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Author Topic: In the midst of making a fibreglass seat. Need advice. What would you guys do?  (Read 4171 times)

Offline Tune-A-Fish©

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Everyone always seems to be against this way, my preferred method.

Step 1: Make plug, the seat you are making in this instance. Get it perfect.

Step 2: Make mold.

Step 3: Wetsand mold, apply release, gel, lay glass.

Step 4: Pop perfect (as perfect as your plug was anyhow) part out of mold. Trim, lightly sand the surface to rough it up, primer, paint, clear, install.

That's why I bought the pans from you for the next two already  ;D
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Offline J-Rod10

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Much appreciated Tune.

Online stroker crazy

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Everyone always seems to be against this way, my preferred method.

Step 1: Make plug, the seat you are making in this instance. Get it perfect.

Step 2: Make mold.

Step 3: Wetsand mold, apply release, gel, lay glass.

Step 4: Pop perfect (as perfect as your plug was anyhow) part out of mold. Trim, lightly sand the surface to rough it up, primer, paint, clear, install.

Listen to the man!

Other methods may get a result, but they are hit-and-miss.

Crazy
“Ride like the Wind” W.H.

Offline RoyalRider

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  • 2010 Royal Enfield Bullet 500 - 1982 Honda CB125s
jpmobius Thanks for the advice that's a lot of great info! yeah I don't plan to deviate too much from the mix but I might make a few mini-batches to see what happens before I put it on the fibreglass.

Tune-A-Fish I like how your seat turned out it looks great.

J-Rod10 Hmmm that might be an option but I just bought a big sheet of plywood last night to make the shape. If I screw up the job again this weekend I will consider using the rest of the wood to make a box for a mould.


Offline J-Rod10

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Optimal temp of poly is 78°. Mixed with the proper amount of MEKP, you have right about 20 minutes before it starts to harden.

Buy a $2.50 pack of waxed cups at Wal-Mart, and mix enough to use in 15 minutes at a time. I typically mix 9oz at a time, two cups makes a seat. If it's warmer, it'll harden quicker, colder, slower. Slower isn't an issue. Quicker, mix less resin at a time.

Online pacomotorstuff

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What J-Rod said about nice master, nice part.
Black seat is the master, white seat is a production part.  A lot of my racing (and street) customers run the as-produced finish on my parts and just add stripes, stickers or their racing numbers.
The seat in the photos has been fitted to a CB125 single about the same vintage as yours and a Honda SS125 twin (from the '60's).
If you can get to Toronto, try Composites Canada on Meyerside for your supplies -  I've dealt with them since the '80's.
Because I use laminating, rather than finishing, ester-based resins, I don't use waxed paper cups (styrene dissolves the wax) and any aircraft company I've worked for (6), waxed containers of any sort have been forbidden for mixing resin - but if you use a finishing resin which already has a bit of dissolved paraffin (wax) in it, it wouldn't matter.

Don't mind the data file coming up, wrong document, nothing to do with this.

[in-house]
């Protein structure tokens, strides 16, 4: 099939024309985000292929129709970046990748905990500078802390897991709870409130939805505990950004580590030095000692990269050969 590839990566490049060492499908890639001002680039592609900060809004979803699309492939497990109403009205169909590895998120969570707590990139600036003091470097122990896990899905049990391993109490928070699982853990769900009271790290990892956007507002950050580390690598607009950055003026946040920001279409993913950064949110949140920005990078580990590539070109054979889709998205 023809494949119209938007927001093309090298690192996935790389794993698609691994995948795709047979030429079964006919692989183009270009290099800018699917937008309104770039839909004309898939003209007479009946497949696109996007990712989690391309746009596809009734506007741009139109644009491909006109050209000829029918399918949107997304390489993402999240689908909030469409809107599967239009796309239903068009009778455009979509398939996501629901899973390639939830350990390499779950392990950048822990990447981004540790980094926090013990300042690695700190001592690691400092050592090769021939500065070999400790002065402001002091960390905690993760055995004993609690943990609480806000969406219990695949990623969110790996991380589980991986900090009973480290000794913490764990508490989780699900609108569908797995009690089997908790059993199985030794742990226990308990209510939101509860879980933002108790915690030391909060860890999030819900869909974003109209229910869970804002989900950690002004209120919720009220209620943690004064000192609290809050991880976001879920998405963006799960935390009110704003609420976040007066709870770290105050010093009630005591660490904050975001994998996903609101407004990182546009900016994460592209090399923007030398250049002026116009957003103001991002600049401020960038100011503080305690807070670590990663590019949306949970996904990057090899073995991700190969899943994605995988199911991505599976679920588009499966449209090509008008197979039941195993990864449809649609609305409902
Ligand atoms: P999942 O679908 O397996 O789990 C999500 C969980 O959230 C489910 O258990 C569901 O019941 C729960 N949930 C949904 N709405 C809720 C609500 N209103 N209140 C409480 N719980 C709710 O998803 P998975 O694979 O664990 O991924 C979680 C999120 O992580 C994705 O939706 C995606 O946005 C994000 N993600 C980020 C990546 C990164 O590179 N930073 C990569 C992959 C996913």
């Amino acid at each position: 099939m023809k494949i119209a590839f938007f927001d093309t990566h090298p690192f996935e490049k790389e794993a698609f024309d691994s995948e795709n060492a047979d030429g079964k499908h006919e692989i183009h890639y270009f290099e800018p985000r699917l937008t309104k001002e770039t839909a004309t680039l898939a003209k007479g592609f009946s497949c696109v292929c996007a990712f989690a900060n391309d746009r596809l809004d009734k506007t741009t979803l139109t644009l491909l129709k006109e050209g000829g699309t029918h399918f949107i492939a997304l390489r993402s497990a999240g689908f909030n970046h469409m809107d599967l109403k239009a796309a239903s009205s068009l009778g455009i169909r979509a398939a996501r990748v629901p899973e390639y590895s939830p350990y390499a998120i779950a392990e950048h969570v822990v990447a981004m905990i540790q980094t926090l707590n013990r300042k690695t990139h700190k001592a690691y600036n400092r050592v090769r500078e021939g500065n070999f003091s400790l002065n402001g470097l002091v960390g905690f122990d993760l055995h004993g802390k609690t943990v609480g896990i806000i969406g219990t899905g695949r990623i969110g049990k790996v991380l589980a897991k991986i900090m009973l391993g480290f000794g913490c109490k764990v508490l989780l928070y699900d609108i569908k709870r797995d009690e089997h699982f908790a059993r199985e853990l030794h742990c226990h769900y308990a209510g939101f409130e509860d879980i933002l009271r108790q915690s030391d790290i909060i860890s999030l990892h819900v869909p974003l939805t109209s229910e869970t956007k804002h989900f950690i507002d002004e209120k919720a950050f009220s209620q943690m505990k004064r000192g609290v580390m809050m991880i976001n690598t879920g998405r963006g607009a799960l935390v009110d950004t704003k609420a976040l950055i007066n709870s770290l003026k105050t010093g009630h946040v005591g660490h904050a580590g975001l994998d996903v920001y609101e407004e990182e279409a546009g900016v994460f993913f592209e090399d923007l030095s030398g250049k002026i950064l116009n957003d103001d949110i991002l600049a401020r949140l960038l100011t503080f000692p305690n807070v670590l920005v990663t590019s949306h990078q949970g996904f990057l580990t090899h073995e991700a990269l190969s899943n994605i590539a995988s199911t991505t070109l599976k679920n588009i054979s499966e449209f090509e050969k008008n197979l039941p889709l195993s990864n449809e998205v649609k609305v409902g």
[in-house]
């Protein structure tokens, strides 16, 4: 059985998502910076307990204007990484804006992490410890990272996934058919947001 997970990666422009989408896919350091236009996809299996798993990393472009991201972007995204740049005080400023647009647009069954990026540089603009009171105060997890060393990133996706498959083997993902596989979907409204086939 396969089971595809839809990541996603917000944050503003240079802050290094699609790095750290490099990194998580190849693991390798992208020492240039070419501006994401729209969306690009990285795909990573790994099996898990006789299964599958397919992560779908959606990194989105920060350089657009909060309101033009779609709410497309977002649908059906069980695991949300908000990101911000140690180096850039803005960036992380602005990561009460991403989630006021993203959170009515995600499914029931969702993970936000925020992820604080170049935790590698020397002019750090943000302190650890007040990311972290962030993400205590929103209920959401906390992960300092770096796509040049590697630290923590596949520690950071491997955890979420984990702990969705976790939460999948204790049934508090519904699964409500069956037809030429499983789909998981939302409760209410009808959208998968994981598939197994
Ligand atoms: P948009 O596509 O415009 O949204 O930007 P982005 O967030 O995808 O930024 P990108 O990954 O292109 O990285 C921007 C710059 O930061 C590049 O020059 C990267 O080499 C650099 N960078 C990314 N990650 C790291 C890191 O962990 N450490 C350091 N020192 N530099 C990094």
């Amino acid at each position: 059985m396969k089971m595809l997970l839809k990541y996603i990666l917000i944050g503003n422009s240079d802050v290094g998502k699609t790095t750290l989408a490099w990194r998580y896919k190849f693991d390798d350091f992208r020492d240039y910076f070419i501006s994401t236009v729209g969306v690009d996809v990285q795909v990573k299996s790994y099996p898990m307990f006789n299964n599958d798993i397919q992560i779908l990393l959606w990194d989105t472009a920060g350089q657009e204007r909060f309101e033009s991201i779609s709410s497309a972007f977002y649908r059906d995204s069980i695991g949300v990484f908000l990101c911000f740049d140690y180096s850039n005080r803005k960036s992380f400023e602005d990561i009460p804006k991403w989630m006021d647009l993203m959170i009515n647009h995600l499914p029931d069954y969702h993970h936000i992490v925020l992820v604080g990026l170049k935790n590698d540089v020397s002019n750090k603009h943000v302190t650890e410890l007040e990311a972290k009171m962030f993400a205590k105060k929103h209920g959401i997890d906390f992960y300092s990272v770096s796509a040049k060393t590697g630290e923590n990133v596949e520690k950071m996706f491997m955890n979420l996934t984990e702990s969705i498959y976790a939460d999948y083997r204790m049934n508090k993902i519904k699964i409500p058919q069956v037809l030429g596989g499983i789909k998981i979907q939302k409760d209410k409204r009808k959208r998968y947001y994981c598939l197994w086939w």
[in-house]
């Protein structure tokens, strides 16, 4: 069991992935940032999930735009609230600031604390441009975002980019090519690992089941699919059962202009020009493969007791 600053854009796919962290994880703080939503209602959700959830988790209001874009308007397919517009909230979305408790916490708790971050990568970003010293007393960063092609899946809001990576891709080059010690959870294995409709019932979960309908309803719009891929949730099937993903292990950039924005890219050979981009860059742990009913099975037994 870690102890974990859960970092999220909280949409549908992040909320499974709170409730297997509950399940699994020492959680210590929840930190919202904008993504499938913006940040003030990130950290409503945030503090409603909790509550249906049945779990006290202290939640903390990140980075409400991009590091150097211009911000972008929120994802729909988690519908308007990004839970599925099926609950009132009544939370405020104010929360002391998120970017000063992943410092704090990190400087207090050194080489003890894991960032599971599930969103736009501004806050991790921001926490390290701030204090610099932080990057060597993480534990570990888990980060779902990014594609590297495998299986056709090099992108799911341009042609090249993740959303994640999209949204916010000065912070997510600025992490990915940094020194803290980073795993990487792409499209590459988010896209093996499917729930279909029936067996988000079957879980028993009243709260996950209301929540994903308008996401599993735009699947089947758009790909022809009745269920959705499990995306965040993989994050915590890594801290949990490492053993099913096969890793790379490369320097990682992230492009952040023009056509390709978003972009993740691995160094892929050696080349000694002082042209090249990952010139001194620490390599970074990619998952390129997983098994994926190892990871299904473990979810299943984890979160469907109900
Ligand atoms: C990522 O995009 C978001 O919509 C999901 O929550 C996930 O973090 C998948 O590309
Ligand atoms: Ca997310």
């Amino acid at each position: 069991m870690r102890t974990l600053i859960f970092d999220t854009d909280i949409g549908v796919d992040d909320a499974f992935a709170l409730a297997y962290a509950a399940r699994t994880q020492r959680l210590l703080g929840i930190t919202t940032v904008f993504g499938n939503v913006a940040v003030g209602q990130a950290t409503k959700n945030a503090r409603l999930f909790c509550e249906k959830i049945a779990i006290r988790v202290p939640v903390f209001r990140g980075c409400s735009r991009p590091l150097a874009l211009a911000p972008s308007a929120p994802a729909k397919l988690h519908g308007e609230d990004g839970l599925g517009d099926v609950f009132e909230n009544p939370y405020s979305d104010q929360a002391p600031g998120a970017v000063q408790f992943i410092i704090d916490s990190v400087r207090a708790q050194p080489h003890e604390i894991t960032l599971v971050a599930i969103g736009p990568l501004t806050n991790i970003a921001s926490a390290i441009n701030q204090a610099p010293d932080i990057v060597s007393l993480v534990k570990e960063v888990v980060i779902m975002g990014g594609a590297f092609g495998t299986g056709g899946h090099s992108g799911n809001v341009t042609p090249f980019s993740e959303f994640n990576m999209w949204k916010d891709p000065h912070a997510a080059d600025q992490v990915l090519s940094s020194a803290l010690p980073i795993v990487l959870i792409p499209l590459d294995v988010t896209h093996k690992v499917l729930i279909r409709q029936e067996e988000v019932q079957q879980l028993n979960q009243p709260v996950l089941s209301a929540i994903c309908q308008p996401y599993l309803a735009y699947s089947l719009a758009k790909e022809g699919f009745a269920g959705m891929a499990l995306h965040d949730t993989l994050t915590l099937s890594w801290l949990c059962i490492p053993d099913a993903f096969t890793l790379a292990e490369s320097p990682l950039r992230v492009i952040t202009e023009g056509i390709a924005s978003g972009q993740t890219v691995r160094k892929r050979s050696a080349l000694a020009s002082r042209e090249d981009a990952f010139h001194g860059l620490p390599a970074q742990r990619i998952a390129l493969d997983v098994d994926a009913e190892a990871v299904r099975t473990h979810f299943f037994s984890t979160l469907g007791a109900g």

I also use PVA mould release on the mould master after lots of waxing and also on the mould (again, after lots of waxing) for the first couple of pulls to make certain everything releases okay.
We build 26 different seats (and 80 different parts in total) and except for the odd prototype or aircraft reconfiguration project, female tools (moulds) are our preference.
A lot of good info has been posted already and I hope my comments help.
Pat

Offline RoyalRider

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  • 2010 Royal Enfield Bullet 500 - 1982 Honda CB125s
Thank you to all those who have been replying to the thread it has been helpful. For the record I don't use wax cups because the tin can said not to but also for the record I used wax cups back when I was fibreglassing boats in 07-08 and nothing bad happened. Still that was working on school boats that we didn't care if they sunk or crashed...wouldn't use wax cups on a project I care about.

Okay so here's an update :

Basically I wasted a small chunk of money on plywood because I quickly realized that my jigsaw is shitty and I am even shittier at cutting wood. I don't know what I was thinking...making 3D shapes with wood is no simple task at least for me. Here's a picture of me realizing I can't cut a straight line to save my life :

So instead what I did was try the floral foam stuff like the guy from Dime City Cycles used in his seat construction video.

Here are some photos of that process :

Using bristle board for the sides to help shape the floral foam :



I went with HVAC duct tape to cover the whole thing (note that I kept the bristle board because the floral foam is super brittle and I was afraid that pressure when installing pieces of fibreglass would deform it) :


Waxed it with turtle wax :

And I only had time to put down one crappy layer of fibreglass matt. I am happy with the result because as I was laying it I was getting some bubbles and I ended up using a putty scraper thing to smoothen the sides. It looked like it was working but sometimes it felt like I was about to rip off all the fibres...in the end it is much better than previous attempts :




Note that it is not fully covered. I had a hard time with the corners so I thought it would be best to do it in pieces and that it might make it harder if there are some overlapping pieces. This week I plan to finish putting on this layer and then covering it again with another layer of matt before finishing it off with cloth.